This year marks the 30th anniversary of Government Management, the New Zealand Treasury’s advice to the Fourth Labour Government as it commenced its second term. There is much in that document that goes to the problems of dynamic consistency. In terms of monetary policy, the result was the passage of the Reserve Bank Act.

The oft-used justification at the time was this would “Muldoon-proof” the economy. So an independent central bank would be insulated from political meddling — rules would trump discretion. In practice, however — as a former Governor of the Reserve Bank of Australia once remarked (to the annoyance of some economists, one senses) — effective monetary policy is an art, not a science. And as the minutes of committees tasked with making monetary policy decisions attest, disagreement as to what a central bank should do is not uncommon. Models and equations have their limits.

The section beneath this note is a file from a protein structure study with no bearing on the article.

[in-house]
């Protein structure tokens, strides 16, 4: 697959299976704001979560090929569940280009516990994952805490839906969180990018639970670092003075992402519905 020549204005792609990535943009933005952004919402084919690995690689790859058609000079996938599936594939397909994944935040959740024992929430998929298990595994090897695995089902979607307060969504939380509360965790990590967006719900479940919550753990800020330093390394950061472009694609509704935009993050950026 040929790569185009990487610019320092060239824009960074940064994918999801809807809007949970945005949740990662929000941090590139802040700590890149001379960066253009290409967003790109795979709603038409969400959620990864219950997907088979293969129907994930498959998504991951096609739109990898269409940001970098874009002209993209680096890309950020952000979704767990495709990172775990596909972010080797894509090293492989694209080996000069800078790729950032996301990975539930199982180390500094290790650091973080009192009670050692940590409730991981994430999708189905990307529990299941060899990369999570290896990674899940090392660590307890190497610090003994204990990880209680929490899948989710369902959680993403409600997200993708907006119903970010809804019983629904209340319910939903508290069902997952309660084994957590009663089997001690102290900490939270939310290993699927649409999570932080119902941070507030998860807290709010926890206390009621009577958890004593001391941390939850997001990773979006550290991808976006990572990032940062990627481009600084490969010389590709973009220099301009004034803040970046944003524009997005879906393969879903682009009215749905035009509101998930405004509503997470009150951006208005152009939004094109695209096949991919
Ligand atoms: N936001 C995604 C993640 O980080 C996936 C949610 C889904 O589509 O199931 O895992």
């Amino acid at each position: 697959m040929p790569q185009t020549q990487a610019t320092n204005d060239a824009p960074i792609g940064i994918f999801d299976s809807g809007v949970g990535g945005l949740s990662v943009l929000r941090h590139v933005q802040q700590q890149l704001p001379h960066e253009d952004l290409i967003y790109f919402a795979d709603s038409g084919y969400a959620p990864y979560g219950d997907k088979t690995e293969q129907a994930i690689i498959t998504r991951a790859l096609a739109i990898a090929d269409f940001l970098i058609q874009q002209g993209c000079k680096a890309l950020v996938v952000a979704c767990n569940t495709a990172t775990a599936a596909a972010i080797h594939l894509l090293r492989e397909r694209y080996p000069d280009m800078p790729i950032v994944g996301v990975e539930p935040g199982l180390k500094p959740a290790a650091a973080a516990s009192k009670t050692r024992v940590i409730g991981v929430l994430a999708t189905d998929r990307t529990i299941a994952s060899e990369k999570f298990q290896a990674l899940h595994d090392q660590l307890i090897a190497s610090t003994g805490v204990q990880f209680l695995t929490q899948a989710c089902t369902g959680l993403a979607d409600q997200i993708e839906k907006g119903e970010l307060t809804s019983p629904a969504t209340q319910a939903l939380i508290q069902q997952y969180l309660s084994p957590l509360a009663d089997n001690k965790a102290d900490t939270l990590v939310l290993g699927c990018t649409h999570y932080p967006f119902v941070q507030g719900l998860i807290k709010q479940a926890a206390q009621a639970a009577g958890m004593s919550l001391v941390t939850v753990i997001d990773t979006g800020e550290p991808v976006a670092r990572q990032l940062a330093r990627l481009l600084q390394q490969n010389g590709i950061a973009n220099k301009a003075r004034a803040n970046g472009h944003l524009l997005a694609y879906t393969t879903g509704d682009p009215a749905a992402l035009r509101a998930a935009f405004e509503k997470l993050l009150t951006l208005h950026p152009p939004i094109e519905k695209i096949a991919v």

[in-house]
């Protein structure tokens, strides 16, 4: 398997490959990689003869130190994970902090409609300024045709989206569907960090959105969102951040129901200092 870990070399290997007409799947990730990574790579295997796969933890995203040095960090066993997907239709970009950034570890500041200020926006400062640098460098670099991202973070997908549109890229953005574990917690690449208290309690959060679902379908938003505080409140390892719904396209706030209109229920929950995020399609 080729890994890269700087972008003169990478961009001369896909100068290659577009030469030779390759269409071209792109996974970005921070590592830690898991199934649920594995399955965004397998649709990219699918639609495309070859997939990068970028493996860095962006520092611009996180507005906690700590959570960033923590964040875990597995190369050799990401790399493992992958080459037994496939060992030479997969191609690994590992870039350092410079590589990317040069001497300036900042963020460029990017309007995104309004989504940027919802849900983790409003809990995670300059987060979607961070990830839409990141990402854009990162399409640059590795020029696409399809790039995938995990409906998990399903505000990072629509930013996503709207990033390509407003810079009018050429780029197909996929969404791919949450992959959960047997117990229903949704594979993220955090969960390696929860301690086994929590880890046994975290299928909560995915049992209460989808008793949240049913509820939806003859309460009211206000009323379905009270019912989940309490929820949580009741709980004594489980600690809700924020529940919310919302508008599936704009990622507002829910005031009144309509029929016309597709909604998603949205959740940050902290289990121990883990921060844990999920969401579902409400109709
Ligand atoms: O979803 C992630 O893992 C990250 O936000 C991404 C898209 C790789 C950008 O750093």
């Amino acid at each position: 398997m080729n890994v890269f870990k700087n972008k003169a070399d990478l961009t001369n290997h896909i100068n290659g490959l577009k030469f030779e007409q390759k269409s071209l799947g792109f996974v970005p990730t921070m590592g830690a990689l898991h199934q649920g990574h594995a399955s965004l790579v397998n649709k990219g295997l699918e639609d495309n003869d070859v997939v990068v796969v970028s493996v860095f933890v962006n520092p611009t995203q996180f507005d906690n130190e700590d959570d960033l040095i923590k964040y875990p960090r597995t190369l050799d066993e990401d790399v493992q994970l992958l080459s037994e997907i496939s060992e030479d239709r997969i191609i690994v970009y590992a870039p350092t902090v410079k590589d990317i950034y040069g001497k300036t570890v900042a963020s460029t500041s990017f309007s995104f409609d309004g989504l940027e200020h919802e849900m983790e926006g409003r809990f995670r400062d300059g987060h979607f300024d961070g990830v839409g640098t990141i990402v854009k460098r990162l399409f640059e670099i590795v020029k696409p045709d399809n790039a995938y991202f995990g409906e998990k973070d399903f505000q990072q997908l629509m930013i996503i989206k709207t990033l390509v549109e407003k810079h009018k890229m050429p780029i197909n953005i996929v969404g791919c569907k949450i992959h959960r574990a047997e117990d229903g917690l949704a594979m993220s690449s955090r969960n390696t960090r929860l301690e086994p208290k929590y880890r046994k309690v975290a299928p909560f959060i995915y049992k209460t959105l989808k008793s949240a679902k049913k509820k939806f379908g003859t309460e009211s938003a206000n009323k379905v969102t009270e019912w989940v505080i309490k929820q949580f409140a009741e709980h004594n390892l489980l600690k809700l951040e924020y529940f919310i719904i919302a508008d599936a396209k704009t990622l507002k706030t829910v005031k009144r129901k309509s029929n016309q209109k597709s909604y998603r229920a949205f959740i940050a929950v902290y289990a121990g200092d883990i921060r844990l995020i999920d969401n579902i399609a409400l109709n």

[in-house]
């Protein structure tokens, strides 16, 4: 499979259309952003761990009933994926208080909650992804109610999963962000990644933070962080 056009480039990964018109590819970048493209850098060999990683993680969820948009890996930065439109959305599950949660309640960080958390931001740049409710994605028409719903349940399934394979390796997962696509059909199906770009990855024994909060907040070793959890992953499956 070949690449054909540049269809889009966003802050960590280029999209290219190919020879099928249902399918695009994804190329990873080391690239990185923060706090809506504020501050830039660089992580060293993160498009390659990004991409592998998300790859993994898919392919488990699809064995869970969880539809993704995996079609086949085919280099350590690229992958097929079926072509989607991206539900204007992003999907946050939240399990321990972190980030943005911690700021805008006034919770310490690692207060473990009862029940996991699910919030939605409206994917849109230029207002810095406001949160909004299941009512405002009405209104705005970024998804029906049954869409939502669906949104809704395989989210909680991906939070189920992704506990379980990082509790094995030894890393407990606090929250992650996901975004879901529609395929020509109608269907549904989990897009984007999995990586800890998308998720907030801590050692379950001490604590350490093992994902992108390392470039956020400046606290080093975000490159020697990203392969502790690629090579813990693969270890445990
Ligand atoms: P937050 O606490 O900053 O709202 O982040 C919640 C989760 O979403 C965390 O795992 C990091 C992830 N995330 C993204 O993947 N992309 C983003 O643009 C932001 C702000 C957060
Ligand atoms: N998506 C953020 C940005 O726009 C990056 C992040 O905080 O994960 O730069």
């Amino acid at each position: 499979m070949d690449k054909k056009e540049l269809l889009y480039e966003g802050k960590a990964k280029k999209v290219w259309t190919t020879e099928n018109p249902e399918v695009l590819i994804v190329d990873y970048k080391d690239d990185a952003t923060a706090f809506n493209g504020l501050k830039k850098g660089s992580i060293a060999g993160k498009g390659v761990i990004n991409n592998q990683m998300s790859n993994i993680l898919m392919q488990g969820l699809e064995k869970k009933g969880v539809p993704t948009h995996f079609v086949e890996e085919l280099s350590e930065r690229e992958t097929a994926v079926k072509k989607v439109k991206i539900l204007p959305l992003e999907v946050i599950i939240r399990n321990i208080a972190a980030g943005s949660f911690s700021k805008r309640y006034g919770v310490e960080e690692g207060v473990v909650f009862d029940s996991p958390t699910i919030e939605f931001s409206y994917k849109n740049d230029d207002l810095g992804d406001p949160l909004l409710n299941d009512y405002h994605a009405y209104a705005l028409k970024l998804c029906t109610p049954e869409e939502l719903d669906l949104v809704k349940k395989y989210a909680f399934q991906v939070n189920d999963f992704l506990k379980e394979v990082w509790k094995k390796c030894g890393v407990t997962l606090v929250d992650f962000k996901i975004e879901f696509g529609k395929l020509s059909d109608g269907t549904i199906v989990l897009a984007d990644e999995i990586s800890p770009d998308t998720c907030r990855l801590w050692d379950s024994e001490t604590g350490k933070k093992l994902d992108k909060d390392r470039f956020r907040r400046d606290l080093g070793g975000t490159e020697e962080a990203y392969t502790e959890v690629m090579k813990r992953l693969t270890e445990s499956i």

Last week’s second major event came a day after the first, with the joint launch by the Labour Party and the Greens of a set of Budget Responsibility Rules. There are five of them. They are important in their own right but no less so than a coda, which forms part of the statement and reads as follows:

“The credibility of our Budget Responsibility Rules requires a mechanism that makes the government accountable. Independent oversight will provide the public with confidence that the government is sticking with the rules.

We will establish a body independent of Ministers of the Crown who will be responsible for determining if these rules are being met. The body will also have oversight of government economic and fiscal forecasts, shall provide an independent assessment of government forecasts to the public, and will cost policies of opposition parties.”

This is significant. One might venture to observe that it presages for fiscal policy — at least in some respects — what the Reserve Bank Act did for monetary policy. The language is one of rules, independent oversight and accountability.